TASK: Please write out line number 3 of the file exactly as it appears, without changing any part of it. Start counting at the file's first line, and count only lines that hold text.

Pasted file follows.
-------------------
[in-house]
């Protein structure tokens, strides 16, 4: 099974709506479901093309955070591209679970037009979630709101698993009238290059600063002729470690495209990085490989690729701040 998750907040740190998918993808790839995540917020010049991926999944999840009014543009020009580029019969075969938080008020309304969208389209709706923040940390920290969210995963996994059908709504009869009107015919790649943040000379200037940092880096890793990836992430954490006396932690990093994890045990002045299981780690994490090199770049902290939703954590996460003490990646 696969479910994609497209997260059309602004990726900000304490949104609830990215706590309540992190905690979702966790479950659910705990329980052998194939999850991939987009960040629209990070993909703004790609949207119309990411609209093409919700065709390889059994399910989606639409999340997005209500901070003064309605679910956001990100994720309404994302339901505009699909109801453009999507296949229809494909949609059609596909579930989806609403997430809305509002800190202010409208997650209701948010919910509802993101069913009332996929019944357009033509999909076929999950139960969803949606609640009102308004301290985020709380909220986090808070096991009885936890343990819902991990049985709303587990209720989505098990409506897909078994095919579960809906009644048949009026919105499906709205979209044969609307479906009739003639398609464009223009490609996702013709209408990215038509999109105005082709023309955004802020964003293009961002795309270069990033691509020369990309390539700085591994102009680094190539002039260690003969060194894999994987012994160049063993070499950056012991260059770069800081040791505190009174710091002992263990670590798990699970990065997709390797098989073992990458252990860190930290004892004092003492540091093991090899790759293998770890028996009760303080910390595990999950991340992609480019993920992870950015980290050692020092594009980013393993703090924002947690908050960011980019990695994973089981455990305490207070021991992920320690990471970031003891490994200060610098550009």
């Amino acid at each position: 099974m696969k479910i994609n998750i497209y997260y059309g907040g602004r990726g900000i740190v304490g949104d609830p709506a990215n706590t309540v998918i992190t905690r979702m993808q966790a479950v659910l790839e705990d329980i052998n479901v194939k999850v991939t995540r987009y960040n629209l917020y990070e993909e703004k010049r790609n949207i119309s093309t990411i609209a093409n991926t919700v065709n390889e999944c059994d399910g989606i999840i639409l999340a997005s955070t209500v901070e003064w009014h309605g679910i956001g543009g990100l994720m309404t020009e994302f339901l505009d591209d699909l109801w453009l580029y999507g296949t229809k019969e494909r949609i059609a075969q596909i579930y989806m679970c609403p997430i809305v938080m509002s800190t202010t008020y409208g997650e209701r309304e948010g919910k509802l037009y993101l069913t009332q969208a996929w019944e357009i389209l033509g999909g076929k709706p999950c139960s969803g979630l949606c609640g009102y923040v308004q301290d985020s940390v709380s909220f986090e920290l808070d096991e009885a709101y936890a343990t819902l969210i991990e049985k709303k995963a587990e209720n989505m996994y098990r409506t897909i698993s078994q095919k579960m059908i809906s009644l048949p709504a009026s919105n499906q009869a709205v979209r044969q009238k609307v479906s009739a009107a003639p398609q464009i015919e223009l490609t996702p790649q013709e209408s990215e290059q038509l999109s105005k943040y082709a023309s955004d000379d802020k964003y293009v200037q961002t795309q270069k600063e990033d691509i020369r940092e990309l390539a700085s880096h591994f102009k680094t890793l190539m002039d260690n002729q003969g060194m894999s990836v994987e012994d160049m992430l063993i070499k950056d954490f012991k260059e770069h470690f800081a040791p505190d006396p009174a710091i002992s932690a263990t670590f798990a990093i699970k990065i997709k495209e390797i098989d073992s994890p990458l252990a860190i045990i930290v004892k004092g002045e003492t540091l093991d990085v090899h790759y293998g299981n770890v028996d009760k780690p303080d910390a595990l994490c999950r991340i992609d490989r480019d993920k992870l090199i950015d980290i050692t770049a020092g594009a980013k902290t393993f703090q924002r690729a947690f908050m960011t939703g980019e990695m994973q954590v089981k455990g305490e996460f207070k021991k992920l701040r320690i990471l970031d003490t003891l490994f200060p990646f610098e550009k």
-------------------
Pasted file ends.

């Amino acid at each position: 099974m696969k479910i994609n998750i497209y997260y059309g907040g602004r990726g900000i740190v304490g949104d609830p709506a990215n706590t309540v998918i992190t905690r979702m993808q966790a479950v659910l790839e705990d329980i052998n479901v194939k999850v991939t995540r987009y960040n629209l917020y990070e993909e703004k010049r790609n949207i119309s093309t990411i609209a093409n991926t919700v065709n390889e999944c059994d399910g989606i999840i639409l999340a997005s955070t209500v901070e003064w009014h309605g679910i956001g543009g990100l994720m309404t020009e994302f339901l505009d591209d699909l109801w453009l580029y999507g296949t229809k019969e494909r949609i059609a075969q596909i579930y989806m679970c609403p997430i809305v938080m509002s800190t202010t008020y409208g997650e209701r309304e948010g919910k509802l037009y993101l069913t009332q969208a996929w019944e357009i389209l033509g999909g076929k709706p999950c139960s969803g979630l949606c609640g009102y923040v308004q301290d985020s940390v709380s909220f986090e920290l808070d096991e009885a709101y936890a343990t819902l969210i991990e049985k709303k995963a587990e209720n989505m996994y098990r409506t897909i698993s078994q095919k579960m059908i809906s009644l048949p709504a009026s919105n499906q009869a709205v979209r044969q009238k609307v479906s009739a009107a003639p398609q464009i015919e223009l490609t996702p790649q013709e209408s990215e290059q038509l999109s105005k943040y082709a023309s955004d000379d802020k964003y293009v200037q961002t795309q270069k600063e990033d691509i020369r940092e990309l390539a700085s880096h591994f102009k680094t890793l190539m002039d260690n002729q003969g060194m894999s990836v994987e012994d160049m992430l063993i070499k950056d954490f012991k260059e770069h470690f800081a040791p505190d006396p009174a710091i002992s932690a263990t670590f798990a990093i699970k990065i997709k495209e390797i098989d073992s994890p990458l252990a860190i045990i930290v004892k004092g002045e003492t540091l093991d990085v090899h790759y293998g299981n770890v028996d009760k780690p303080d910390a595990l994490c999950r991340i992609d490989r480019d993920k992870l090199i950015d980290i050692t770049a020092g594009a980013k902290t393993f703090q924002r690729a947690f908050m960011t939703g980019e990695m994973q954590v089981k455990g305490e996460f207070k021991k992920l701040r320690i990471l970031d003490t003891l490994f200060p990646f610098e550009k």